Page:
They say travel broadens the mind, but when there's cake involved other body parts are also at risk of broadening.
Sugar lurks around every street corner, particularly since the diabolical cupcake revolution began foisting its caloric concoctions on an unsuspecting public.
While cupcakes might be a passing fad, some dessert offerings seem impervious to change.
In a few lucky corners of the world, pastry makers have been perfecting their creations for generations, reaching the point where they're works of art.
Here are nine of the world's oldest pastry shops -- tried and trusted by centuries of cake-hungry visitors.
Hofbackerei Edegger-Tax (Graz, Austria)
This bakery has been coming up with the goods since the 14th century and has been at its current location since 1880.
The ornately carved, arched wooden doors and storefront crowned by the Austro-Hungarian imperial coat of arms -- a gold two-headed eagle holding a sword and a globe above the door -- attest to its age and popularity with local royalty.
This was, after all, a "Purveyor to the Imperial and Royal Court."
Its traditional Sissi Busserl cookies, named after Empress Elizabeth of Austria, are worth trying.
Celiac sufferers are in luck -- the bakery might be ancient but it's keeping up with the times by offering gluten-free products.
Hofbackerei Edegger-Tax, Hofgasse 6, Graz;. +43 316 83 02 300
La Maison Stohrer (Paris)
Continuing the theme of royalty with a fondness for fat, Paris's oldest pastry shop, La Maison Stohrer, can claim regal connections via Poland.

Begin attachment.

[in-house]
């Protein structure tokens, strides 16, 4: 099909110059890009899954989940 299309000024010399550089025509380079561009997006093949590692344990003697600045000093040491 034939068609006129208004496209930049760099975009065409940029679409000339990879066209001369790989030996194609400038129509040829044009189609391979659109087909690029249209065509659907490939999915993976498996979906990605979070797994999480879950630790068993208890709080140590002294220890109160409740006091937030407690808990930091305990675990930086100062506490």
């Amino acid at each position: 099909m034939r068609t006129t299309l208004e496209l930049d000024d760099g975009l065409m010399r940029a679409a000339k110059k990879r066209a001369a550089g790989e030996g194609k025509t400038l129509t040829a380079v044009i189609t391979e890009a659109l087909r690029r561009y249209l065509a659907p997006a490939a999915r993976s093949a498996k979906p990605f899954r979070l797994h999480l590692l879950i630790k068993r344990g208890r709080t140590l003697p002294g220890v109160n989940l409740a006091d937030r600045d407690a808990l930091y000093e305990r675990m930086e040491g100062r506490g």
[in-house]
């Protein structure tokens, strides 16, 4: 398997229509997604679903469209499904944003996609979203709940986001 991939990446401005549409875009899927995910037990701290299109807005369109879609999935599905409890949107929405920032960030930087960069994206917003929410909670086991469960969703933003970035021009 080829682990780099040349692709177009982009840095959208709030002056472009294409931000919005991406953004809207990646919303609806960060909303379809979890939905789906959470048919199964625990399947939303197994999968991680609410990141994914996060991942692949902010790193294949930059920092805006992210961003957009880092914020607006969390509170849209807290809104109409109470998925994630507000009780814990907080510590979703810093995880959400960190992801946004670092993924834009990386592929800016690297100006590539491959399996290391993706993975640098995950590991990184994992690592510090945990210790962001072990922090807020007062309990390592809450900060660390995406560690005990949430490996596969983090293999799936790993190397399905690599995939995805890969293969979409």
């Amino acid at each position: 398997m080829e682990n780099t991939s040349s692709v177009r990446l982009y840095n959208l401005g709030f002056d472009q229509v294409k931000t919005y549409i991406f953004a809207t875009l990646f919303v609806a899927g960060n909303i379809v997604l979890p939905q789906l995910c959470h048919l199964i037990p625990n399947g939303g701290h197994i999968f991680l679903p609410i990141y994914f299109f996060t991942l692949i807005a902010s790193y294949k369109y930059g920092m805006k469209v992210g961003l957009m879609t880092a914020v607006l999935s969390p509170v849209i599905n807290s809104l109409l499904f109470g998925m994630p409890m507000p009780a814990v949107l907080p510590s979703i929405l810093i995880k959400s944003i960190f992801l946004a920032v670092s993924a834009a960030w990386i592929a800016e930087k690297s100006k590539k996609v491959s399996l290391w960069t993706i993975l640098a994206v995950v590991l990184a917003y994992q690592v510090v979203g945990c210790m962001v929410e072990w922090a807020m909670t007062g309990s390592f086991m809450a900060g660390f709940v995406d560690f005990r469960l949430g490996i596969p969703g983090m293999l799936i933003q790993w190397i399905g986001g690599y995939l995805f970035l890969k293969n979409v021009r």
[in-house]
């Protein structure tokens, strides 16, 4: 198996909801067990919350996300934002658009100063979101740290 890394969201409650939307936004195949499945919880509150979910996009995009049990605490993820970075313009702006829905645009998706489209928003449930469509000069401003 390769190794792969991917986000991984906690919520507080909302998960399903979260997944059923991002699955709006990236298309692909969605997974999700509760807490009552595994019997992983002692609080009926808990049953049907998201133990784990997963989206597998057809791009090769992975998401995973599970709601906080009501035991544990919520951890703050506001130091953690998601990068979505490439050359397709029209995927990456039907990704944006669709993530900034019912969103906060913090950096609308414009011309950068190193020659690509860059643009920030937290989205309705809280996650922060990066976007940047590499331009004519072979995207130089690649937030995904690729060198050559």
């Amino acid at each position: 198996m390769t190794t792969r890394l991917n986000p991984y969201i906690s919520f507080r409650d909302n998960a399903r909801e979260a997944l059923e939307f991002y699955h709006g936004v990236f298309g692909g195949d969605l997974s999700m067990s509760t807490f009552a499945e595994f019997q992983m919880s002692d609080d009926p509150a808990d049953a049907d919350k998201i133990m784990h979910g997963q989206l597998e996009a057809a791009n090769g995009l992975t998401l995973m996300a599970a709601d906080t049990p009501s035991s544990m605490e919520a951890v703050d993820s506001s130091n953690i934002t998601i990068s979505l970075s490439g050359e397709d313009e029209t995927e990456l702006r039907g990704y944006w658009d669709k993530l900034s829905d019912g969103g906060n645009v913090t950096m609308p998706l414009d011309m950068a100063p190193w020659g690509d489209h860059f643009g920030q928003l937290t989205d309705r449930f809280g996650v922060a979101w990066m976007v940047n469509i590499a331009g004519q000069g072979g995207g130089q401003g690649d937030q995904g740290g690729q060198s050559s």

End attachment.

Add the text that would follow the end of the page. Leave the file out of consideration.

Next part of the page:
In 1725, when Louis XV married Polish princess Marie Leszczynska, his new bride brought along her father's pastry chef, Nicolas Stohrer, to Versailles.
Five years later Stohrer opened this pastry shop on Rue Montorgueil in Paris, and it's been serving royalty ever since -- Britain's Queen Elizabeth II stopped in during her 2004 state visit to France.
Commoners are welcome too.
Stohrer is credited with inventing "baba au rhum" -- a booze-soaked brioche named after a character in "The Thousand and One Nights" -- that's still a popular choice.
It's worth breaking eye contact from Stohrer's crammed pastry cases to check out the frescoes created by artist Paul Baudry in 1860.
Maison Stohrer, 51 Rue Montorgueil; +33 1 42 33 38 20
Pietro Romanengo fu Stefano (Genova, Italy)
This ancient cafe is heavy on the confectionery and famous for its candied fruit.
The company was founded in 1780, opening the oldest of its two shops on Via Soziglia in 1814.
Not much has changed since.
Those visiting in May and June will witness Pietro Romanengo fu Stefano's staff engaged in annual labors to separate the petals used to produce the cafe's celebrated rose syrup and rose sugar.